The Power of Mindsets: Nurturing Motivation and Resilience by Robert B. Brooks, PhD
Dr. Brooks used this video as an example of how sometimes we get stuck. He called it Attribution Theory -learned helplessness. “Regardless what I do nothing good is going to happen.”
At the other end of the spectrum is Learned Optimism! Dr. Brooks is the author of Raising Resilient Children that emphasizes positive characteristics.
So when an individual shows up for services with a mindset of – I think my success is a facade or a house of cards – how do we help change that mindset?
Dr. Brooks explains it begins in how we view individuals that come to us for help. Do we see people manipulate vs. advocate for themselves?
Dr. Brooks was delightfully honest – He remembers praying in the beginning of his career “I pray the patient not say anything important to me!”
Then after five years he recalls wanting to write a letter to his patients stating “I am so sorry. I had no idea what I was doing! I hope you turned out okay anyway!”
Our mindset guides our behavior stated Dr. Brooks. Mindsets: The assumptions and expectations we have for ourselves and others that guide our behavior.
Dr. Brooks reports he has anxiety any time he presents – he fears someone in the audience will say “I was one of your first patients!” Laughter is heard among the participants of the Psychiatry In 2013 Conference where the presenters are Harvard Medical School, Department of Postgraduate Education and McLean Hospital and the majority of the participants are medical professionals. I had the honor to be there with Della Ramirez, Psychiatric Nurse Practitioner and great friend.
Dr. Brooks asked palpable questions – How do resilient children see the world? What do we want to see? We want resiliency so we can overcome adversity. And my personal favorite – Who were the Charismatic Adults in our life?
Dr. Brooks gives credit to the late psychologist Julius Segal called the “charismatic adult.” I want to be a charismatic adult. What do I say and do?”
What three people in your current life are you looking as your charismatic adult? Would any of our patients or clients list us?
Dr. Brooks gave an example where mother and daughter were at odds. Mother would put daughter on time outs which daughter vehemently refused. This went on for an extended length of time – Dr. Brooks asked “How is it working.” Then Dr. Brooks applied his changing the mindset approach and mother showed up at next session more at ease than he ever saw her. Dr. Brooks inquired what happened? The mother replied that she and her daughter had the usual disagreement and mother decided to put herself on time out. To mother’s surprise daughter asked for permission to join her and they spent the time out together sharing each others’ perspectives.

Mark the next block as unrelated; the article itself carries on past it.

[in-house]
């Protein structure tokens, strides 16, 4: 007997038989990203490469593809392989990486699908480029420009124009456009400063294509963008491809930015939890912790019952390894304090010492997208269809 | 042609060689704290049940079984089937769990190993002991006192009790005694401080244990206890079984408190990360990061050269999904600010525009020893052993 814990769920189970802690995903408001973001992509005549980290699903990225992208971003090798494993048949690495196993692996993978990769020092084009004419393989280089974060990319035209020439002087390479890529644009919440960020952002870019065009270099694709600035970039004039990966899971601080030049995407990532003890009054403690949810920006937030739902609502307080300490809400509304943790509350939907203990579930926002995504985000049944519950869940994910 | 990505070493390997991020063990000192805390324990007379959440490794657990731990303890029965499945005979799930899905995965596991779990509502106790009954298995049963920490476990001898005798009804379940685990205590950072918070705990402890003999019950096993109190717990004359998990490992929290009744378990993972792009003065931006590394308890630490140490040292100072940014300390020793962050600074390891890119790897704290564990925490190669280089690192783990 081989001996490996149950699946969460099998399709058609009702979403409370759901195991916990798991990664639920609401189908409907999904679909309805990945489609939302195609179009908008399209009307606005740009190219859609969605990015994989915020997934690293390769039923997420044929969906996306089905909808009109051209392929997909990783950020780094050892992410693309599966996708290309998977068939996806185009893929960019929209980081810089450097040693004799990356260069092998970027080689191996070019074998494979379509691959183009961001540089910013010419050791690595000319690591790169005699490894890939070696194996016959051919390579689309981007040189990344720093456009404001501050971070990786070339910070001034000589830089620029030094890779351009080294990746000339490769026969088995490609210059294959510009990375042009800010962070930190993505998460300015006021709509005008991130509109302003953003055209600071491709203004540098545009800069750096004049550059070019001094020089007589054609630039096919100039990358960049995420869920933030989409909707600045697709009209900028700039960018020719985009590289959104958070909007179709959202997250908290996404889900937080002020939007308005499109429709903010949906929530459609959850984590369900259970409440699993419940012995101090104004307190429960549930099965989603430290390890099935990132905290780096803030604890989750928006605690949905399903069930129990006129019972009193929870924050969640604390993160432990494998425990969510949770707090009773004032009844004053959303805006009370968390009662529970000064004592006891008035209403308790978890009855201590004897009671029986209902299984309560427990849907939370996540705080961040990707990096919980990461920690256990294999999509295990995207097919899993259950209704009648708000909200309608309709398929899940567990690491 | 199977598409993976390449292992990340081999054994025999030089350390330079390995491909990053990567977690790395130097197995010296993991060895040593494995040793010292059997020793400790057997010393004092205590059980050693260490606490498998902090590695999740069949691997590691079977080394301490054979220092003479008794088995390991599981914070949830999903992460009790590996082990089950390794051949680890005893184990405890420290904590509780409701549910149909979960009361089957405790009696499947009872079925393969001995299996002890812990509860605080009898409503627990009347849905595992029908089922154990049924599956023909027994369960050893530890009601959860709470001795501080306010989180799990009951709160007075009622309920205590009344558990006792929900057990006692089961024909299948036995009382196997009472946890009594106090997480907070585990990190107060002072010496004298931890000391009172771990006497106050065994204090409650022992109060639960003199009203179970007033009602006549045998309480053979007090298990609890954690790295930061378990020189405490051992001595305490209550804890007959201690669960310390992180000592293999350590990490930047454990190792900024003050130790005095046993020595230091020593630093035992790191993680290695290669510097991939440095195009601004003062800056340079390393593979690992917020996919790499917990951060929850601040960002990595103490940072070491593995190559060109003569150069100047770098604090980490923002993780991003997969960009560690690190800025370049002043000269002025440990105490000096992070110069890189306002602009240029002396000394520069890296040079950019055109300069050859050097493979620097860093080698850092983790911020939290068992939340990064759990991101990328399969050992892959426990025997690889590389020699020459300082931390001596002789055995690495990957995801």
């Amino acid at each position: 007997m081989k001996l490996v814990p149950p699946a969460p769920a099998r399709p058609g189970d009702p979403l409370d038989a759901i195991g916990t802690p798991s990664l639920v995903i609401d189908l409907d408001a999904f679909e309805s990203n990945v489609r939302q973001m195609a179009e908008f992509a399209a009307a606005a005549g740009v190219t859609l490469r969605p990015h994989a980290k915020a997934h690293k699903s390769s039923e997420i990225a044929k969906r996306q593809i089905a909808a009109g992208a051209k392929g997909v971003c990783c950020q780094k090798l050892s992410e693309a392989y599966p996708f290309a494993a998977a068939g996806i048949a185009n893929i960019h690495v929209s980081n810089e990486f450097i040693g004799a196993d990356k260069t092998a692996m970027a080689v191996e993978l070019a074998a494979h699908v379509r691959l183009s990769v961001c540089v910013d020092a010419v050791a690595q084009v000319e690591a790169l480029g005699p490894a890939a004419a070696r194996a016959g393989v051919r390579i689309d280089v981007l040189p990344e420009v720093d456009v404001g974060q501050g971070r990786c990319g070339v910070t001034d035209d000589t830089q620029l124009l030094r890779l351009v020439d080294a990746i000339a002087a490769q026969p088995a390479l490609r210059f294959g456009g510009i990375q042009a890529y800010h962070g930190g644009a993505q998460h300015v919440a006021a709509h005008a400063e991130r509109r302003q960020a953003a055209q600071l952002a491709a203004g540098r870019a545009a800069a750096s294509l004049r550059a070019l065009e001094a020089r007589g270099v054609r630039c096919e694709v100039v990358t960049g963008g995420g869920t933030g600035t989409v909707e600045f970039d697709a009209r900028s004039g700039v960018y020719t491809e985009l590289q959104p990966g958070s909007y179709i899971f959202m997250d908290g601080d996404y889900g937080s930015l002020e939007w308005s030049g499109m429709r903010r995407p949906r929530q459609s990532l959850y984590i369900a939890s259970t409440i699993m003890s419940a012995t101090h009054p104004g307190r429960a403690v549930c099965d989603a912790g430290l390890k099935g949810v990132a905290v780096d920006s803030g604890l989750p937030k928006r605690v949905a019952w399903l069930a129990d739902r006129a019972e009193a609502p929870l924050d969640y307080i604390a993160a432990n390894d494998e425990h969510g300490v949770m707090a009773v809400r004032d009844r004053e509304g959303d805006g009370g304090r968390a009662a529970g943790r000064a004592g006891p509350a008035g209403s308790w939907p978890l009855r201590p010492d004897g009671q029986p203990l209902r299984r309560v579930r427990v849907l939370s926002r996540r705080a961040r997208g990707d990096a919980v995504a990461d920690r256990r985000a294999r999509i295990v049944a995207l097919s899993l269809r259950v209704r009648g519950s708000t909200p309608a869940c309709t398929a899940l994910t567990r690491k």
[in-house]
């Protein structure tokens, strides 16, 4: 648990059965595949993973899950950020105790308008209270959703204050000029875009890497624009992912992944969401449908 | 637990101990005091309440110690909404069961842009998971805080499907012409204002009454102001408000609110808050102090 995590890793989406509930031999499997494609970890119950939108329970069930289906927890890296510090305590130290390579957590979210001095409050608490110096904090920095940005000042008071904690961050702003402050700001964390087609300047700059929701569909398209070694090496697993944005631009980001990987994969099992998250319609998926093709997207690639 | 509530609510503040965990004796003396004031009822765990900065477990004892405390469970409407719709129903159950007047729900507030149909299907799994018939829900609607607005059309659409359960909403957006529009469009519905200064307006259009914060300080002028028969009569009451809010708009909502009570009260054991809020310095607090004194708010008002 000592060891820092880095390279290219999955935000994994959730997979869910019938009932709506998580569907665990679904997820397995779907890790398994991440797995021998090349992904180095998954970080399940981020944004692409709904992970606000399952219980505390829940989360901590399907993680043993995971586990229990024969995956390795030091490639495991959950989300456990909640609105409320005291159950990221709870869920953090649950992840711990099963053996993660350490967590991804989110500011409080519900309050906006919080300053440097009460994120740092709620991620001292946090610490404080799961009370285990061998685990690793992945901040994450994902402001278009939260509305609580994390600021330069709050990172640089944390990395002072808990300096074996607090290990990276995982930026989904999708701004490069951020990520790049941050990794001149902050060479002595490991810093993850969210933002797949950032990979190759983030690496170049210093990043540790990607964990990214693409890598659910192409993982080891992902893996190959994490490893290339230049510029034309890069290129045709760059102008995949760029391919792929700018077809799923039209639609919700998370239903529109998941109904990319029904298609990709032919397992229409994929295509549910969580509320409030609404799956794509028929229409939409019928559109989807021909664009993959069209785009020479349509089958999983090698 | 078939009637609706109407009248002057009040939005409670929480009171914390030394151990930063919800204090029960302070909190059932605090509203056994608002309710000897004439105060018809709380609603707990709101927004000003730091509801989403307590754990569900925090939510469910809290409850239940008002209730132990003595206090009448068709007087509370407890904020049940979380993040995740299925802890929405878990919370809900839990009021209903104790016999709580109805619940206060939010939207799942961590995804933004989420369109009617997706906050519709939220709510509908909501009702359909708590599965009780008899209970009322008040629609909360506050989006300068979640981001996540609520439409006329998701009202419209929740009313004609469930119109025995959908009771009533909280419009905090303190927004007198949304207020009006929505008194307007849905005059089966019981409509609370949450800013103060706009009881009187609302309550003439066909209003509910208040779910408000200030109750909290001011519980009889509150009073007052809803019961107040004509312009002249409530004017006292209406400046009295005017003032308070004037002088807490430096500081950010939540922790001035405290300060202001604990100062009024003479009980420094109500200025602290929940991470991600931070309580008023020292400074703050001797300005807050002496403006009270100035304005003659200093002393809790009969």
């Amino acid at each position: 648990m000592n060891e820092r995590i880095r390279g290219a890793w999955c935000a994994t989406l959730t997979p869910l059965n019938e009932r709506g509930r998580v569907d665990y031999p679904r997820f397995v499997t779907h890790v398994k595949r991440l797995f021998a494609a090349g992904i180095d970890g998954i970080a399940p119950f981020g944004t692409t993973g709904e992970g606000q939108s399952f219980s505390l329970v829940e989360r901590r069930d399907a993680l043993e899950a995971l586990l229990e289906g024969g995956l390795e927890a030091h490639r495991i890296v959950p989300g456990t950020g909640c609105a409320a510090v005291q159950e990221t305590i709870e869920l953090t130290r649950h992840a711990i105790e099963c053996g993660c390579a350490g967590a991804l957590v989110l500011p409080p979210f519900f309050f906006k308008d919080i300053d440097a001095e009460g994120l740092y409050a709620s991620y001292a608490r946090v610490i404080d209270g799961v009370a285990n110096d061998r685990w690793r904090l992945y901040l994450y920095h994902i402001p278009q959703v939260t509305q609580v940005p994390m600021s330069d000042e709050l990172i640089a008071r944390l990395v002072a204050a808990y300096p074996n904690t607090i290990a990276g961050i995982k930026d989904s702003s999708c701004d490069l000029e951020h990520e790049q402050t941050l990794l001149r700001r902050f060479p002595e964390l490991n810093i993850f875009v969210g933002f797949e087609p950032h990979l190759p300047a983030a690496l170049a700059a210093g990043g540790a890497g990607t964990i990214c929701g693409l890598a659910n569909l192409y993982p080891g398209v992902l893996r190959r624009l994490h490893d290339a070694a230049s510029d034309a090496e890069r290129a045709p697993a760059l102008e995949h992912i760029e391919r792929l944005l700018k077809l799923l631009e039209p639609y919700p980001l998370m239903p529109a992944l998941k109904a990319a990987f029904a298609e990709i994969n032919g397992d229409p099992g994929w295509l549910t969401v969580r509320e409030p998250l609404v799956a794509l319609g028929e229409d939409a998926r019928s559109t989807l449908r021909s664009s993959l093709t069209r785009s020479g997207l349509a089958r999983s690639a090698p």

Dr. Brooks reports patient’s are asked what makes them feel connected. “I felt my therapist cared.” “They call me back within 24 hours.”
Perceptual Control Theory – How do I help people feel? Do I actively ask what are your options? Do my patient’s feel they have the clarity to problem solve? Do I let my patient’s know “If I ever ask you a question that you don’t understand why I am asking- don’t answer it – tell me instead. If you want to bring forth motivation – understand patient’s have certain needs – how are we meeting those needs?
Deci’s focus on basic needs – The need to belong and feel connected. The need for self-determination and autonomy. The need to feel competent.
Hello – why are you here? What do you do that you do pretty good? What do you enjoy doing? We will talk about problems however I also need to know your strengths shares Dr. Brooks.
What are the characteristics of a resilient person? Dr. Brooks shares how he gave one of his young patients a business card. The next session the young patient reported he lost his business card and needed another. This went on for several sessions. Dr. Brooks asked the young man to check the seats in the car. The young man insisted he lost it. The time came to see the young patient’s parents so Dr. Brooks reports he just had to ask. The young patient’s mother reported her son placed a business card in each of the rooms in their house and stated he wanted Dr. Brooks to be close to him. Dr. Brooks adds that he felt touched but still wonders about the need to put one in the bathroom too! More laughter!!!
Dr. Brooks gives credit to Steven Covey – The Seven Habits of Effective People. Mistakes can be like a rock around my neck or feel like mistakes are expected. I have no control over being born with developmental disabilities. What I do have control over is learning how to function with them.
Dr. Brooks says “This sounds like a good idea” and asks “what if it doesn’t work?” Because how is an individual going to feel if it doesn’t work out? Dr. Brooks gave examples of patient feedback where asking that last question helped prepare patient in advance. How do we help people with what they have control over? Ask “Why do you think you were successful?” when they achieve a goal. Ask “Why not” so they can learn.
Covey’s “circles of influence” to believe that we are the authors of our own lives. Ask “If you were writing your life script what would you say?
Every child and adult has an island of confidence!
When a patient does something well let them know! “This is a good idea!” Then ask “Can I use this with other people?”
Apply the attitude of gratitude.
Guadalupe of Grace On You, L.L.C. was so blessed to be invited by good friend Della Ramirez of Positive Outlook!!!